It often comes as a surprise to many people when they learn that an elementary school perched 900m up a mountain in Nantou County is the home of an award-winning string orchestra composed of young Aboriginal students.
The people who have it possible for the humble Chin Ai Elementary School to serve as a venue in which gifted musicians can develop are a 30-something married couple: Wang Tzu-chien (王子建) and Chen Pei-wen (陳珮文).
Wang and Chen are violin teachers at the school in Cinai Village (親愛), in Renai Township (仁愛), one of the many remote areas across the nation hindered by inadequate educational resources.
The couple are not that different from other teachers who have devoted themselves to educating disadvantaged children, except that they have gone one step further than most by using almost all of their salaries to help fulfil their students’ musical dreams.
In an effort to cultivate the musical talents of Chin Ai Elementary’s student body, the couple established the country’s first-ever string orchestra comprised solely of Aboriginal students.
They also bought a minivan so they could drive the students home after practice and purchased a house in the county’s Caotun Township (草屯) to accommodate those who are selected for the prestigious music courses offered at Caotun Junior High School.
Although not a moment goes by when Wang and Chen are not enjoying their jobs, their devotion to their students has left them more than NT$10 million (US$333,500) in debt.
“Pei-wen and I were a ‘classroom couple’ at National Feng Yuan Senior High School. Since we were trying to attend the same college, I decided to let Pei-wen file my college applications,” Wang said.
Wang’s wish came true when he and Chen, who was just his girlfriend at the time, were both admitted into the National Pingtung University of Education.
After graduating, they both secured jobs at Chin Ai Elementary in 2006.
Their first two years on the job passed without incident, until one day, a student saw Chen playing her violin and said: “Teacher, what is that? I also want to learn how to play it.”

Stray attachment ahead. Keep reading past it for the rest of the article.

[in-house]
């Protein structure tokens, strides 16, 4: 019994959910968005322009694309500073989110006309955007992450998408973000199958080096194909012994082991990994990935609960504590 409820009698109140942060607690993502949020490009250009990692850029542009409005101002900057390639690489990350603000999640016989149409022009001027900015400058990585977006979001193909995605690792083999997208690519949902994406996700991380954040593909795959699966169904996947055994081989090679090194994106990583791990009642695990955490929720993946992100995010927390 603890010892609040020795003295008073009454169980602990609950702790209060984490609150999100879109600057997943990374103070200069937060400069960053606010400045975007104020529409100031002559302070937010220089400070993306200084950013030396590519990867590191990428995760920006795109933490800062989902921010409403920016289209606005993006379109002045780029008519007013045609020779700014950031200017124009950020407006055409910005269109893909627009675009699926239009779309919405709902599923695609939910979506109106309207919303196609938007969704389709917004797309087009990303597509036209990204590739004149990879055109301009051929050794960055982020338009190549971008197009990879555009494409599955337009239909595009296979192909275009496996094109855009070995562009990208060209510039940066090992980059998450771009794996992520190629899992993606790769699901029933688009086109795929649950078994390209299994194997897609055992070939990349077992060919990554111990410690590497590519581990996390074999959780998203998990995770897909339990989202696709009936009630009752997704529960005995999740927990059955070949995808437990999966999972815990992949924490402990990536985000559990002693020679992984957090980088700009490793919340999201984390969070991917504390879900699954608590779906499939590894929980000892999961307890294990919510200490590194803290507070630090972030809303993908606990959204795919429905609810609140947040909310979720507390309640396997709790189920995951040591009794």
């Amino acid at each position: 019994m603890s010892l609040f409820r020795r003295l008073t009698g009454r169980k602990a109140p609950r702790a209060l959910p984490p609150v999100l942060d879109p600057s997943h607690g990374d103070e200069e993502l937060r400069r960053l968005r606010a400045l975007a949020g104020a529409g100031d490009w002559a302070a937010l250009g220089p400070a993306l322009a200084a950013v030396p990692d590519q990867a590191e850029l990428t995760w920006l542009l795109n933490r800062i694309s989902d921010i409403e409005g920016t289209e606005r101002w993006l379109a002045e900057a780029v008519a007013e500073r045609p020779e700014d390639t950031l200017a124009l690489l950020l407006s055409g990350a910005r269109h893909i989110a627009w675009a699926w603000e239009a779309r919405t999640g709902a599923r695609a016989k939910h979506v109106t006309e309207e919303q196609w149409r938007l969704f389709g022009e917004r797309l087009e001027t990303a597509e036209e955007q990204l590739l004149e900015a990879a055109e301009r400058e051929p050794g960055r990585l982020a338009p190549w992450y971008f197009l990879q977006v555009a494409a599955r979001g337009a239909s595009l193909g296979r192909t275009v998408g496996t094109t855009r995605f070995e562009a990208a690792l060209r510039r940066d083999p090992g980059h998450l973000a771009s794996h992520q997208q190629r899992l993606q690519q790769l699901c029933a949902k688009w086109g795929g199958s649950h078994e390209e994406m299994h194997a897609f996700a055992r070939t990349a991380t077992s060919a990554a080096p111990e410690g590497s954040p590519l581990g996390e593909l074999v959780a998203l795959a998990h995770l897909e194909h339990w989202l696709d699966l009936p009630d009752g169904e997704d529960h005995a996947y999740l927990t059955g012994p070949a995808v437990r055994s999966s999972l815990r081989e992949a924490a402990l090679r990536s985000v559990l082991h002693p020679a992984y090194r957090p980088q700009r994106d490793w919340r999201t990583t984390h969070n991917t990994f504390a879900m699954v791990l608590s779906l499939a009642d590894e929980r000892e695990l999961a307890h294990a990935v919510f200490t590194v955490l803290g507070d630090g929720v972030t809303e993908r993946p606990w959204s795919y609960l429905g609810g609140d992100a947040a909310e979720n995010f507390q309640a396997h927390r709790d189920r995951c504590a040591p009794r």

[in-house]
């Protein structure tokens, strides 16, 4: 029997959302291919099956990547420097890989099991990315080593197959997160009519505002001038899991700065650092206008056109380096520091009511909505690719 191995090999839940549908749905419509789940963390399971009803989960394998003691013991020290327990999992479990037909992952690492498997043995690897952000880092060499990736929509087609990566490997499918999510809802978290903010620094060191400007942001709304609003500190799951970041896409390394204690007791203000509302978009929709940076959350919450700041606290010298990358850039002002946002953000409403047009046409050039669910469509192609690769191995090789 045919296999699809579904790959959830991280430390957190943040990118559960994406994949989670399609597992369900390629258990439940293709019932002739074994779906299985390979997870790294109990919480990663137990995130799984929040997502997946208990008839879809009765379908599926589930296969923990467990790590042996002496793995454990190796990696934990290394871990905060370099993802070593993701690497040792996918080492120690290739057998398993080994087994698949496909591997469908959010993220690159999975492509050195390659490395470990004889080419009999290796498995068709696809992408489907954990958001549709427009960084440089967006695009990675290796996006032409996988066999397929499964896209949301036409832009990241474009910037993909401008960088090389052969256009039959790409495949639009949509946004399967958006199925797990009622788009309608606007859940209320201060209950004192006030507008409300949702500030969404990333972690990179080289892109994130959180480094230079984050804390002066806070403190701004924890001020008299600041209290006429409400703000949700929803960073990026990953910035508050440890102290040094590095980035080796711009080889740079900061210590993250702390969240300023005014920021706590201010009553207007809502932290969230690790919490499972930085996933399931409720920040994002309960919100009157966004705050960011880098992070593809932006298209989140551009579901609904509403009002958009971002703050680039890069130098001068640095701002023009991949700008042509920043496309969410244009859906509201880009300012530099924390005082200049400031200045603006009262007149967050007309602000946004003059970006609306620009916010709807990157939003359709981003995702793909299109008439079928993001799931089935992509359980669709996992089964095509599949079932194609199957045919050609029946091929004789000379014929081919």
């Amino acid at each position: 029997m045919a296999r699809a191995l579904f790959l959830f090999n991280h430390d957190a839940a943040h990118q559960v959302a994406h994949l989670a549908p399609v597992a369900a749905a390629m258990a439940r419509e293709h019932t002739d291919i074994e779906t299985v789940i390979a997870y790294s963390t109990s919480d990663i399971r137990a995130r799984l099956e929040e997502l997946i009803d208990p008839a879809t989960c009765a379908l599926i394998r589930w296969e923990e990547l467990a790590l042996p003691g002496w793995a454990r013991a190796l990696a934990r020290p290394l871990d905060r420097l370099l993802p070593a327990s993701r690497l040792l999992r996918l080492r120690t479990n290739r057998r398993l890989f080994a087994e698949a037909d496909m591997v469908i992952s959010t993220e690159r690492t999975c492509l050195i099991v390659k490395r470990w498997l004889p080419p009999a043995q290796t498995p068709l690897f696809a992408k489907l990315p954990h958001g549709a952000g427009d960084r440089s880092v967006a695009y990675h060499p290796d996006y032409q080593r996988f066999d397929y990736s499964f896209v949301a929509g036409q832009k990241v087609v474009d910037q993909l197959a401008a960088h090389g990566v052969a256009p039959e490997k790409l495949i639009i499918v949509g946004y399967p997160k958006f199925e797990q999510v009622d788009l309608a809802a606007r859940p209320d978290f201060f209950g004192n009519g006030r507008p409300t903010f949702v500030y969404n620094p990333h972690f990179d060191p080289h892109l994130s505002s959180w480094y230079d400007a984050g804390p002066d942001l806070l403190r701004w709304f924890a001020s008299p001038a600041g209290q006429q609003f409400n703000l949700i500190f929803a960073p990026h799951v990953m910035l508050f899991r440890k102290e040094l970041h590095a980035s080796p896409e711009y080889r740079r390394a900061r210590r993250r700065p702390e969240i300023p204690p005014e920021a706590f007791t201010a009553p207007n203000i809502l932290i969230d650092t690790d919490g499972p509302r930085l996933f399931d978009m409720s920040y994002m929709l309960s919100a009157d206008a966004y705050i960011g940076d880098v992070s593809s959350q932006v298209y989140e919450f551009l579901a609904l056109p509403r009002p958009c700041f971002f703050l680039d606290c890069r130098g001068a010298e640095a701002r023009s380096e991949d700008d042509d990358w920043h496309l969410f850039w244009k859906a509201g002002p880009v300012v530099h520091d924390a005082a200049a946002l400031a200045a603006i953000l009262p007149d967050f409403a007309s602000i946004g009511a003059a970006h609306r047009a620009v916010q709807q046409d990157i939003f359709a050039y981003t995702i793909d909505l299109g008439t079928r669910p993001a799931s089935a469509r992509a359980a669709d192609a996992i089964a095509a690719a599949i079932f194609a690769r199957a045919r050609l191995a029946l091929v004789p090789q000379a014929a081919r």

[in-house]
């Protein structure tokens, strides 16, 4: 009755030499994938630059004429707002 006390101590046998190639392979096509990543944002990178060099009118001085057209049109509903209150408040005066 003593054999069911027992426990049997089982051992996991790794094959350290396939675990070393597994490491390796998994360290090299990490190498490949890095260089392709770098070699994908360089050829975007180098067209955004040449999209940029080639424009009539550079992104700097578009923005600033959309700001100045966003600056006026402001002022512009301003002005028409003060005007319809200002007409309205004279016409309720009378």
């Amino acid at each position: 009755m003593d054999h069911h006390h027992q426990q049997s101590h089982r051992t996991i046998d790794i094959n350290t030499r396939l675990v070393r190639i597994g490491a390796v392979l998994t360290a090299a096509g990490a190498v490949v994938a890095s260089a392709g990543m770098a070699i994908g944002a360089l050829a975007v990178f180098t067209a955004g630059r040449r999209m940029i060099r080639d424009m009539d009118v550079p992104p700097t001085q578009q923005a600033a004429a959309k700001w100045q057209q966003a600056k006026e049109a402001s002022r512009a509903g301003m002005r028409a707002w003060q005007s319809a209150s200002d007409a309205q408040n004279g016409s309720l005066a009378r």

Chen was so touched by the child’s desire to learn that she purchased four violins with her own money, unaware that the charitable act was the first step toward something extraordinary.
Since the cost of buying or repairing violins can run high, Wang decided to go online to learn how to make and repair the instruments.
He persuaded the school to designate a classroom exclusively for the production of violins and has been teaching fifth and sixth graders how to manufacture the string instruments once a week.
As the string orchestra grew, finding enough qualified violin teachers to train the students became a problem.
However, the problem was alleviated when the National Taiwan Symphony Orchestra, moved by the couple’s dedication, sent some of its members to the school to teach.
With this assistance, the couple could continue with their pet project. Every day, Wang prepares dinners for the students as they hone their violin playing skills under Chen’s tutelage. Once the children finish practice at 9pm, he drives them home.
Although the resources available for his classes are limited, Wang has made an effort to instill the principle of sharing among his students.
He seems to be teaching them well, as evidenced by his students choosing to donate some of the instruments they received from charitable organizations to Aboriginal students at the Syuhai Day Care Center in Pingtung County’s Mudan Township (牡丹).